Game Preview | Long Brown's Goal, Defensive Identity Taking Shape

by Brian Seltzer
Sixers.com Reporter

Scene Setter:

A defensive identity is what Brett Brown has always wanted for the 76ers, and a defensive identity is what the team is in the midst of assuming.

It wasn’t only timely that the Sixers went into Friday’s stop at San Antonio playing some of their best basketball under Brown, but more specifically, some of their best defense.

Back at the scene where he spent 12 highly successful seasons as an assistant, the 56-year old proceeded to show former Spurs colleagues and players first-hand just how much havoc his troops are capable of wreaking.

In Friday’s one-sided victory, the Sixers’ defense was at its finest. From the jump, it flat out stifled San Antonio, typically a model of offensive efficiency.

While shooting 40.0 percent for the game, and managing just 3 of 24 3-point tries, the Spurs were held to a meager 78 points. The total was San Antonio’s lowest at home in four and a half years.

Yes, the Sixers’ triumph in the RIver City, just their third there in the last 33 seasons, allowed the club to keep momentum moving down the stretch of a revitalizing month, but it also represented a culminating moment for a defense that Brown has been intent on growing since he joined the franchise in 2013.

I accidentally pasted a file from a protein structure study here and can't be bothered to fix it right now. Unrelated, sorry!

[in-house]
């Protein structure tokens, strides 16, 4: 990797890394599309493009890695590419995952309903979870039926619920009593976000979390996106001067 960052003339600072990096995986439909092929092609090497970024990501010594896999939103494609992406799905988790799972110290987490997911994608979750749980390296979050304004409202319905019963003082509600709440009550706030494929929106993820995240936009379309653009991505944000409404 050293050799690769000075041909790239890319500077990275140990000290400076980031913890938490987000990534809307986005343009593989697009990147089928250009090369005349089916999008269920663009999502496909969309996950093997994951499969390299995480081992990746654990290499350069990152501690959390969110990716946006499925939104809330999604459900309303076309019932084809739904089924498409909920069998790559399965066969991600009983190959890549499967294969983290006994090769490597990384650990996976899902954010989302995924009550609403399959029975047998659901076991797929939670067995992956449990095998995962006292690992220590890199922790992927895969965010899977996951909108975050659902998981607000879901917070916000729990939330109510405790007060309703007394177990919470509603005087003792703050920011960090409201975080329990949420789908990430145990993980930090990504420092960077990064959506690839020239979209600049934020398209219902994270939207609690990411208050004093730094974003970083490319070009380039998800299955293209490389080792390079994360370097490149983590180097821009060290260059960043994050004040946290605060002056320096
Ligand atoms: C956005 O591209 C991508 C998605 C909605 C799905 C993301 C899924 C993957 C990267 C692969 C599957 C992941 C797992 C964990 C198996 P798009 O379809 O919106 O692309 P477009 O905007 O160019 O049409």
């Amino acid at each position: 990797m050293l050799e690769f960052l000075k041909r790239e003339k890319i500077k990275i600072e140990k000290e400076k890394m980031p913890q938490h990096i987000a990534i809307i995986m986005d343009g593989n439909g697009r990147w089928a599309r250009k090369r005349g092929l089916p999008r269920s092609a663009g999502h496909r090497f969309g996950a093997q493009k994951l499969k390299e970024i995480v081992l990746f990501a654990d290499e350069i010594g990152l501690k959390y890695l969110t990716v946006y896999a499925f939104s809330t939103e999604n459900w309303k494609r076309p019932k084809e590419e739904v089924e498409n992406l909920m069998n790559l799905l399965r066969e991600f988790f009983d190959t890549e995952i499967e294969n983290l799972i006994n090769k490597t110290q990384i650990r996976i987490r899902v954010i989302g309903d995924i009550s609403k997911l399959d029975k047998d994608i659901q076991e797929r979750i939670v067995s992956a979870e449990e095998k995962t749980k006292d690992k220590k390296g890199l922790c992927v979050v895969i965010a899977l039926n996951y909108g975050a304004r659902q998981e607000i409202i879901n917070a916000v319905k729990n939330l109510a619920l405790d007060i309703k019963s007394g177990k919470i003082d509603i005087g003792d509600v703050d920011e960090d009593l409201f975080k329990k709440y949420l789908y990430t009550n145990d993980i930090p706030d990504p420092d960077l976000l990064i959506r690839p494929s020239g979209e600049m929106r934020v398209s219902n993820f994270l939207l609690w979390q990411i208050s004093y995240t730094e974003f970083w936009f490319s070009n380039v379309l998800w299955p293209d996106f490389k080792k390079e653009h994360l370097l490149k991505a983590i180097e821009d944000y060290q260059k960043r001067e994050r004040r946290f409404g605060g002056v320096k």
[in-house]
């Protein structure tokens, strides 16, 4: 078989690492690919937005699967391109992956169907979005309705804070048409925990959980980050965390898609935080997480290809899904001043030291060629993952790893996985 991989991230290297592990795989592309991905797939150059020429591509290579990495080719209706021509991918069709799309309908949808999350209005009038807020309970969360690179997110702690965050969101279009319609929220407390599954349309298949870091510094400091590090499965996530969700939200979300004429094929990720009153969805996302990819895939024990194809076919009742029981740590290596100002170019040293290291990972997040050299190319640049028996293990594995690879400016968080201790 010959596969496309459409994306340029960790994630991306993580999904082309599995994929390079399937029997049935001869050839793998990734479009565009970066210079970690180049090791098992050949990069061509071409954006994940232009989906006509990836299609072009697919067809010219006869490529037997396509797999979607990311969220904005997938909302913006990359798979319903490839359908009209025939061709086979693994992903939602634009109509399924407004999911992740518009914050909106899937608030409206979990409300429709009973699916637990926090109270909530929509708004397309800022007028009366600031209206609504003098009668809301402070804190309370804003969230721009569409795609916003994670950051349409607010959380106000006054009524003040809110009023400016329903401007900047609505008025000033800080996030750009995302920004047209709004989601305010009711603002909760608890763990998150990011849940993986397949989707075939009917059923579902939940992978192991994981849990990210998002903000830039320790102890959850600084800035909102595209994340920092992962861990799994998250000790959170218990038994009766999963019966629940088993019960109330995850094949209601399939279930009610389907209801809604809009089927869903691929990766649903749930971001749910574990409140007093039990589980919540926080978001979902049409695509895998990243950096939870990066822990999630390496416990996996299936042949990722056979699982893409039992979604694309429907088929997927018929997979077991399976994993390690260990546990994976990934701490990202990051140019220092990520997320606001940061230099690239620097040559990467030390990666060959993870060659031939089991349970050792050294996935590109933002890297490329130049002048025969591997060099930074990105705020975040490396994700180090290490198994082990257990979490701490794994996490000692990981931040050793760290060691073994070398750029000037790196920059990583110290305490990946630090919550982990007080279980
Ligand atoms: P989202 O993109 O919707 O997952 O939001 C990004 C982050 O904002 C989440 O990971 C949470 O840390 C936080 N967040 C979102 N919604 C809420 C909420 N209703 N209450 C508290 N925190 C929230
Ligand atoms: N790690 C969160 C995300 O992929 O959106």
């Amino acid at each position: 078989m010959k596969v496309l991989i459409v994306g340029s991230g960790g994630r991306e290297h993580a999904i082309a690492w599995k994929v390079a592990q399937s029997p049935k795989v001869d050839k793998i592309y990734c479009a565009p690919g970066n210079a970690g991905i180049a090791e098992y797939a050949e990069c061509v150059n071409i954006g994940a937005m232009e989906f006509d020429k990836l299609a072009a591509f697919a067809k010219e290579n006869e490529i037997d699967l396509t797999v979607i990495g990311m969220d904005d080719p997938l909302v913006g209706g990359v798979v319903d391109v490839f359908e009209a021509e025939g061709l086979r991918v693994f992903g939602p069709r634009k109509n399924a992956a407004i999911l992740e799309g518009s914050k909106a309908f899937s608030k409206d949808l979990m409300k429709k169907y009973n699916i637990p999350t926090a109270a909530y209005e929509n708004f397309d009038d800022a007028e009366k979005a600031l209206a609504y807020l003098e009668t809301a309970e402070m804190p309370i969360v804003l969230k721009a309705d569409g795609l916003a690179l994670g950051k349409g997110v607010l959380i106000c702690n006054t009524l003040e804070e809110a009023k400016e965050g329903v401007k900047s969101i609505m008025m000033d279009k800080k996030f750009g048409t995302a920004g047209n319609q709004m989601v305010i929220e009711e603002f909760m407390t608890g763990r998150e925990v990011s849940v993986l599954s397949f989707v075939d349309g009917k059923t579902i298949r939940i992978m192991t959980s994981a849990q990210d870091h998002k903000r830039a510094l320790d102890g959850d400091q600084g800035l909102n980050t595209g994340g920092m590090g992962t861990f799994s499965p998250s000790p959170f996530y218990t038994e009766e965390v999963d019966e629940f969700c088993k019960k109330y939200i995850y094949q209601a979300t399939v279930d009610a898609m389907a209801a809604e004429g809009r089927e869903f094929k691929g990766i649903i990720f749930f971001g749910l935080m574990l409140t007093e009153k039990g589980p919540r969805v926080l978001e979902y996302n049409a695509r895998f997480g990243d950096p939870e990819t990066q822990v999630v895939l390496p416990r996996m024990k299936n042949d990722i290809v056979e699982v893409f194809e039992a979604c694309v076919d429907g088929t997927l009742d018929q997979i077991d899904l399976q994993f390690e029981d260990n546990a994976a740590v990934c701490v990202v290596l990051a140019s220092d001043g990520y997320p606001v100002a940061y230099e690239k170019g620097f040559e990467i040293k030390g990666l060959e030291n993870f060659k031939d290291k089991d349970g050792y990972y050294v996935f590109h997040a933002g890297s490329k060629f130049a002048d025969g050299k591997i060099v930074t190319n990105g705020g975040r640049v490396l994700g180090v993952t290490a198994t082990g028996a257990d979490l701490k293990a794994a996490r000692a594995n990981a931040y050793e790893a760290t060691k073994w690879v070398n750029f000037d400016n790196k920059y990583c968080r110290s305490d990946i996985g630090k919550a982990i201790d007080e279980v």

Of all the accomplished coaches the Mainer has been around throughout his career, San Antonio’s Gregg Popovich is the one who’s sharpened Brown’s perspective on NBA defense the most, Brown has said on multiple occasions.

That Friday’s contest played out the way it did seemed to bring things full circle, in a way.

“We stayed focused throughout all 48 minutes,” Brown said after the Sixers beat the Spurs, 97-78, “and did an excellent job of defending them.”

How far has the Sixers’ defense come over the course of Brown’s tenure? As personnel has improved, so too has performance.  

The Sixers finished the 2013-2014 campaign, Brown’s first, 27th out of 30 NBA teams in defensive rating (107.5 points allowed per 100 possessions). They then jumped to 12th in the league (102.1) in 2014-2015, dipped to 25th (106.7) in 2015-2016, before moving back up a bit to 17th (106.4) last season. 

Entering Sunday’s nationally-televised match-up with the Oklahoma City Thunder, however, the Sixers were in the company of the elite, boasting the league’s third-ranked defense, with a rating of 102.4. Only the Boston Celtics (100.0) and Spurs (100.8) were ahead of them.

Further underscoring the Sixers’ defensive prowess statistically, opponents have shot just 43.5 percent from the field and 33.3 percent from three this season, two figures that currently rank second overall (Boston, again, is first in both categories, holding foes to 43.3 and 33.3 percent, respectively).

The Sixers are tied for 10th in the NBA with 8.0 steals and 5.0 blocks per 100 possessions. They create deflections at a higher rate, 15.4 times per game, than all but four teams in the league. And, relying on a transformative 7-footer as their anchor, the Sixers defend at the rim better (60.9%) than 25 other teams, too.